LONDONDERRY, NH – Two men were arrested for repeating a liquor theft scheme at least nine times between January and February in one Londonderry store.
On April 9, Londonderry police arrested Dylan Jensen, 28, of Londonderry and the following day arrested Cleber Desouza, 45, of Hudson. Police say Jensen aided Desouza in the scheme by acting as a lookout while Desouza stole bottles of Hennessy cognac during store operating hours.
Desouza was charged with nine counts of theft by unauthorized taking at a value range of $0 to $1,000. Police charged Jensen with nine counts of criminal liability for the conduct of another.
With the help of New Hampshire Liquor & Wine Outlet staff, police were able to catch the two men in the act in security camera footage on Jan. 18, 20, 26, 27 and Feb. 8, 10, 11, 15, 22, 23, 24, according to an arrest warrant affidavit.
Each day, Jensen and Desouza arrived at the store on 16 Michels Way at approximately 2:55 p.m.
“Since the opening of the brand new liquor stores off of both exits 4 and 5, and in part due to their proximity due to the interstate, we frequently take theft reports from both locations, and have also seen an uptick in people using stolen gift cards, or fraudulent credit cards to make purchases,” said Capt. Patrick Cheetham of the Londonderry Police Department.
Before police were able to identify the two men, they posted images from security footage to the department Facebook account on March 4, seeking help from the public.
“Calling all super sleuths,” the post stated. “These outstanding gentlemen visited the Exit 4 (Interstate 93) NH State Liquor Store on February 24th, and walked out with some items that they seem to have forgotten to pay for. In fact, they were recognized as frequent flyers of forgetfulness by the staff at the store later on.”
The two men were so regular, that staff began to recognize the pattern. In one instance, a store manager confronted Desouza about a bottle of Hennessy concealed in his pants pocket, and Desouza allegedly ignored the manager, walked away and surreptitiously placed the bottle on an aisle shelf where it didn’t belong before leaving.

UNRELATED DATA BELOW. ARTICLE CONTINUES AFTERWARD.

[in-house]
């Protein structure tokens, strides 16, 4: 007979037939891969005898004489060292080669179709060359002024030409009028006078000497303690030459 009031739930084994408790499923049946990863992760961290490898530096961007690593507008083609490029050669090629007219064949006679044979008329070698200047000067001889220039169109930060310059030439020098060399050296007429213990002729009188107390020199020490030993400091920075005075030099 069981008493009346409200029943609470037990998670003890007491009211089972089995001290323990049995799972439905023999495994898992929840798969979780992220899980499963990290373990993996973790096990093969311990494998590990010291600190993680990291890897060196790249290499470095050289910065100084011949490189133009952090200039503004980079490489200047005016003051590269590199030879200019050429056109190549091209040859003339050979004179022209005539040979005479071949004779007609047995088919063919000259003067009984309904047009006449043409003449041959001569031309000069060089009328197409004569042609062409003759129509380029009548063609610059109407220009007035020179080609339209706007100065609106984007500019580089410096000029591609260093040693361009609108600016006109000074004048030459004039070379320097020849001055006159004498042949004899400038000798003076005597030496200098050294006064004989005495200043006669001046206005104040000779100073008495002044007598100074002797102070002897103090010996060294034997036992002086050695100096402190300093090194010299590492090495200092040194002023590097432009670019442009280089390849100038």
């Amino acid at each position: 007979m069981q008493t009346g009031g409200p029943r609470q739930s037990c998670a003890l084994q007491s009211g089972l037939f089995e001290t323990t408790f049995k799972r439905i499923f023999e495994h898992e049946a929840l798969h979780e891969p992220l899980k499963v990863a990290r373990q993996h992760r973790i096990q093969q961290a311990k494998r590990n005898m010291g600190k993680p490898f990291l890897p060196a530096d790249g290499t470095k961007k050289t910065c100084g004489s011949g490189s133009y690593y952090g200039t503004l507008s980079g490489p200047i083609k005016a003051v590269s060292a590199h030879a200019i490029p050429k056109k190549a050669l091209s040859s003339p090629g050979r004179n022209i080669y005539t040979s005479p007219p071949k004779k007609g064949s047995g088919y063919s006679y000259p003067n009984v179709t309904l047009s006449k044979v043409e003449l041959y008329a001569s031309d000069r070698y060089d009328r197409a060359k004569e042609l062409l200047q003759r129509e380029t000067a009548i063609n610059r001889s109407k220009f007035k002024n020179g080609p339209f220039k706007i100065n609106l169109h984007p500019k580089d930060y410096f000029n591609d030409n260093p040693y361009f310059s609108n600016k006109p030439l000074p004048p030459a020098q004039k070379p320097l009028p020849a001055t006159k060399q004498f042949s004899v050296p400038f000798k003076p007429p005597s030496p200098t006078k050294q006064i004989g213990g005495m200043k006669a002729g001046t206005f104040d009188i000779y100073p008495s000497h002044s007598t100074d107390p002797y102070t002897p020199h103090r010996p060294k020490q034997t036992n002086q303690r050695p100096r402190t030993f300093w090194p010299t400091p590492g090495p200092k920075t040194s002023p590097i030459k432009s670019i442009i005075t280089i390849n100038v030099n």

According to the arrest warrant affidavit, Jensen would act as a lookout while Desouza concealed a 200ml or 375ml bottle of Hennessy in his pants. Each would pick up an off-brand $5 bottle of cognac like Courvoisier and meet at the cash register where Desouza would pay for both bottles with a credit card. They would not pay for the Hennessy, which was valued at about $20.
Employees got wise to the tactics on Feb. 24 and contacted police.
“Fortunately, the state liquor stores have excellent security cameras and well-trained staff who are on the lookout for theft and fraudulent behavior,” Cheetham said. “We work closely with investigators from the Liquor Commission’s Division of Enforcement investigators and solve a vast majority of these cases and bring them to prosecution.”
Cheetham said investigators see all kinds of tactics used to steal liquor, and it’s not uncommon for individuals to team up to organize their thefts.
“The younger man goes first, scans the area, then takes a bottle of Courvoisier off the shelf. The older male is close by waiting to go next. Once the younger male ensures the aisle is ‘clear,’ then the older male goes,” Londonderry Officer Keeley Bartolini says in the affidavit. “They walk past each other and appear to exchange words. Once the older male is in the aisle, he proceeds to conceal the Hennessy by concealing it in his pants pocket. At the same time, the younger male is seen nearby, pacing the area and being the lookout for the older male.”
Store employees followed the men to their vehicle and captured an image of its license plate. This information, combined with the use of Desouza’s credit card, was used to identify the two men. The vehicle was registered to Jensen’s girlfriend’s mom, who cooperated with police.
Police determined that Jensen and Desouza were coworkers at JMD Industries, a metal finishing facility in Hudson.
Hennessy is the state’s most popular product, and has been the go-to liquor for alleged bootleggers, according to a 2018 report by NHPR. Usually, bootleggers will make large cash purchases of the cognac and carry it across state lines to resell illegally at a higher price.
Last month, the Internal Revenue Service released a report concluding a four-year investigation into New Hampshire Liquor Commission policies around large volume cash sales, saying it found no evidence of wrongdoing by the commission. The IRS ruled that government entities are not required to report cash sales in excess of $10,000.